“What I know is my music gets blamed for school shootings” – Marilyn Manson
Here we go again…another school shooting in the United States. This latest shooting hits closest to home for me. It was at Huffman High School in Birmingham. I happen to be an alumnus of Huffman High School…Class of 2003, by the way. According to multiple reports, a 17-year-old senior girl was shot and killed after a gun that another student brought onto the campus was accidentally fired. It’s a really sad thing and my heart goes out to the family of the lost student, the school populous at Huffman, the surrounding community, and my city overall.
This is just the latest in a string of school shootings over the past month. On St. Valentine’s Day, a former student opened fire on students and teachers at a high school in South Florida, killing 17 and wounding about 20 others. That has been followed by school shootings on HBCU campuses in Georgia, Mississippi, and Virginia. There was also the shooting at Central Michigan last week. This phenomenon is out of control and it definitely needs to be addressed. But how?
I first learned of school shootings in October 1997, when Luke Woodham killed 3 people, including his mother and ex-girlfriend, in the Pearl High shooting. The shootings in Arkansas and Oregon the following spring were disturbing when I heard about them. Of course, there was the 1999 Columbine shooting in which Eric Harris and Dylan Klebold killed 13 and injured 21 others before killing themselves. The Columbine thing is a bit personal for me because in 2001, I was rumored to be planning something similar at Parker High after a secret admirer letter went completely wrong and it led to me fleeing to Huffman. Things seemed to cool off a little bit—at least in terms of major shootings—for a number of years until the shooting in Minnesota in 2005 or 2006, if I remember correctly. And shortly before I left for Tokyo, there was the Virginia Tech massacre. Particularly disturbing was the Sandy Hook massacre in December 2012. I remember waking up in South Korea and seeing the news of that all over Facebook and being shocked.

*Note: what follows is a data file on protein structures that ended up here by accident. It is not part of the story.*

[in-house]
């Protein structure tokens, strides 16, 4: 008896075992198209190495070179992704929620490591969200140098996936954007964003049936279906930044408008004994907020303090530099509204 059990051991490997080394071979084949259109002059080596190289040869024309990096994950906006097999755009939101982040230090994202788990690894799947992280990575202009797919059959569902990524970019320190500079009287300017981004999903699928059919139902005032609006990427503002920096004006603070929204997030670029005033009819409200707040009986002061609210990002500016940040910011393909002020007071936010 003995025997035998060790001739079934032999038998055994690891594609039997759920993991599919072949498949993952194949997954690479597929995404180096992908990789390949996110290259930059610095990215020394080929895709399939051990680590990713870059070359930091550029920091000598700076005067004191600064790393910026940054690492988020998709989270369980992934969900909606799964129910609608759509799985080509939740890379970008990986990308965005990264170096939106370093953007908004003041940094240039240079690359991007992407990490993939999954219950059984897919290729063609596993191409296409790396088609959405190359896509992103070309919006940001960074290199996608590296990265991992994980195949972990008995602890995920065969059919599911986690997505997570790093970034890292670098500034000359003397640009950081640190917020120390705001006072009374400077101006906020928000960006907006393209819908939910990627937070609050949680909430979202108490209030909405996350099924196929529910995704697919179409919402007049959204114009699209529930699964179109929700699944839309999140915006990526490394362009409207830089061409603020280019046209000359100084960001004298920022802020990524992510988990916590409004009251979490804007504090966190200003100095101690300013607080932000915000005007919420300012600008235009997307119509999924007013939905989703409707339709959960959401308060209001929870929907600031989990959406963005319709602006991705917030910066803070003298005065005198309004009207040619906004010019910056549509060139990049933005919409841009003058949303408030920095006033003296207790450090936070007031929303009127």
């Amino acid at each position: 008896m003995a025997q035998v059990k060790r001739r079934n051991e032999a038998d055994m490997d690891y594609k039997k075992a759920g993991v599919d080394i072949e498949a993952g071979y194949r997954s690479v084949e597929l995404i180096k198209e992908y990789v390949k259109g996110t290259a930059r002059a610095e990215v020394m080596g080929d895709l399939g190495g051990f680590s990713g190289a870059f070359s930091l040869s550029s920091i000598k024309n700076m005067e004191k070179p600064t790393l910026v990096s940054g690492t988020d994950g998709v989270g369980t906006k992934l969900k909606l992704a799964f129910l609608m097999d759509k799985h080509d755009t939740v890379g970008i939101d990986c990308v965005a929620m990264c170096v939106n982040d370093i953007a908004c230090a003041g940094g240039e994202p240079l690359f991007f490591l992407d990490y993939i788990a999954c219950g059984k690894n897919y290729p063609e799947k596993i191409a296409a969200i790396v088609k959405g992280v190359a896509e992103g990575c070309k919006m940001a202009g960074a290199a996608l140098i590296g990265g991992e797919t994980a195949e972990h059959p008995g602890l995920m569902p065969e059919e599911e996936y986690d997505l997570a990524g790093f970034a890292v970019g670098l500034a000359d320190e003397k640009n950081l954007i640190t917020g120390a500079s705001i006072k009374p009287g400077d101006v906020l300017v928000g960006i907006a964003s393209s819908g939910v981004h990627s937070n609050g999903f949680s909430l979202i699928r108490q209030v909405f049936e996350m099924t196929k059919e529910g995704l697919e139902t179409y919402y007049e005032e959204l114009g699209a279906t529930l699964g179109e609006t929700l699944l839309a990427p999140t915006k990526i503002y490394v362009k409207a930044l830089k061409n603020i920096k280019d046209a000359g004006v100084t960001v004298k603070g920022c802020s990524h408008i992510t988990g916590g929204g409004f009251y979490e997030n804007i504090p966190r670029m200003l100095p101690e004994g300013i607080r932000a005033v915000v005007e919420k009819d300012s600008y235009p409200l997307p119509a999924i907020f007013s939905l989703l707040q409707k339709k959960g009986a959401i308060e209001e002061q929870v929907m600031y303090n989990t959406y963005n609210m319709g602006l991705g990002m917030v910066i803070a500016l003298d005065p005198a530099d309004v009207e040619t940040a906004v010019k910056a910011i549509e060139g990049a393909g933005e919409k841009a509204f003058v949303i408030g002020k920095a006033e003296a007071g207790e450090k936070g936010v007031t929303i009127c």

In all of the reports and profiles I read on the culprits in these school shootings, the media describes them quite similarly: outcasted kids who got teased or got embarrassed unceremoniously by a girl or listened to Marilyn Manson-type music or had a fascination with guns and gun culture. I think that’s a bit irresponsible of the media to do that but it makes money for them and it definitely stirs the conversation here in DC and across the land, especially in liberal communities who have called for firearms to be outlawed nationwide. A lot of people place the blame at the hands of the National Rifle Association because of their lobbying for the protection of the 2nd Amendment of the Constitution.
In this life, as an American, there are a couple of certainties: death and taxes. Inevitably, I will perish. I hope it will be when I’m 105 years old and around my family but I know it’s inevitable. Also inevitable is that I will pay taxes and the higher I move up that income ladder, the more taxes I will pay. I don’t like it but that’s the game. I also think that guns and gun culture in the United States are a certainty. After all, the country came into existence by way of the gun. The 2nd Amendment has been in play since it was ratified in 1791. We’re talking 2 ¼ centuries of guns being a thing in this country. Even if they were outlawed tomorrow by executive order, it would still be after well after my son’s lifetime—even if he lived to be 100—before the country would be completely rid of guns…and my son is a month away from being born, by the way. I just don’t see it happening, which is why I think it’s ridiculous when people blame guns for these shootings.